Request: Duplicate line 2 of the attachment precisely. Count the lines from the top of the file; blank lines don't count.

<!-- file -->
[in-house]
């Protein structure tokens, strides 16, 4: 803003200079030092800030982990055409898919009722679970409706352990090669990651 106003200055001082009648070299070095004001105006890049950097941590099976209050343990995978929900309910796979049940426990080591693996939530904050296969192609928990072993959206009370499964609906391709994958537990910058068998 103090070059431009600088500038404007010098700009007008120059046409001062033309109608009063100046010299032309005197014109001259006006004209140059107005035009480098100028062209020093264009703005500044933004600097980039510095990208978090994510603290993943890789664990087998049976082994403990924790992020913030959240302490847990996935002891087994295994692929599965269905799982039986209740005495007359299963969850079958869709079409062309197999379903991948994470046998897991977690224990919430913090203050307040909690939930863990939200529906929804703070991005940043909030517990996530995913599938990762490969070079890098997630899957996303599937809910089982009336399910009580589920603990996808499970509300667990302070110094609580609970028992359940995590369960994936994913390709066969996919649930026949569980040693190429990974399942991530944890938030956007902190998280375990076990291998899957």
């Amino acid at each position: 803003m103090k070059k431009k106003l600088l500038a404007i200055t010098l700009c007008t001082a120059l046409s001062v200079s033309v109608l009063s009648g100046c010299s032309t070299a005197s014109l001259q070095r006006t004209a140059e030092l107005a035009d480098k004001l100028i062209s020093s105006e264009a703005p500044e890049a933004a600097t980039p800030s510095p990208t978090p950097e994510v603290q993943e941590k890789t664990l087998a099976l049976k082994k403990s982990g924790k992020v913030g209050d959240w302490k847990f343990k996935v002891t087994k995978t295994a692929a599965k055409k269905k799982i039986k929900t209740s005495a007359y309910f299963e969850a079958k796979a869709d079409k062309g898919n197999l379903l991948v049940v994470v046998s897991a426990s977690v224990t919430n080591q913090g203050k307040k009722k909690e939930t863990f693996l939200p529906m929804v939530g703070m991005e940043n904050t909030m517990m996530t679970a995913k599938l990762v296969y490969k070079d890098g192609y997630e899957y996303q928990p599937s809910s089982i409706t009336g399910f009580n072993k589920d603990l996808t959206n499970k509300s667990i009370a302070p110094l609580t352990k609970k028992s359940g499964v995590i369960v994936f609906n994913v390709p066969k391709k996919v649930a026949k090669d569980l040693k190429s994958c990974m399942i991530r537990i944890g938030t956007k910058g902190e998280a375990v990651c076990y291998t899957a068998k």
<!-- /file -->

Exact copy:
């Protein structure tokens, strides 16, 4: 803003200079030092800030982990055409898919009722679970409706352990090669990651 106003200055001082009648070299070095004001105006890049950097941590099976209050343990995978929900309910796979049940426990080591693996939530904050296969192609928990072993959206009370499964609906391709994958537990910058068998 103090070059431009600088500038404007010098700009007008120059046409001062033309109608009063100046010299032309005197014109001259006006004209140059107005035009480098100028062209020093264009703005500044933004600097980039510095990208978090994510603290993943890789664990087998049976082994403990924790992020913030959240302490847990996935002891087994295994692929599965269905799982039986209740005495007359299963969850079958869709079409062309197999379903991948994470046998897991977690224990919430913090203050307040909690939930863990939200529906929804703070991005940043909030517990996530995913599938990762490969070079890098997630899957996303599937809910089982009336399910009580589920603990996808499970509300667990302070110094609580609970028992359940995590369960994936994913390709066969996919649930026949569980040693190429990974399942991530944890938030956007902190998280375990076990291998899957």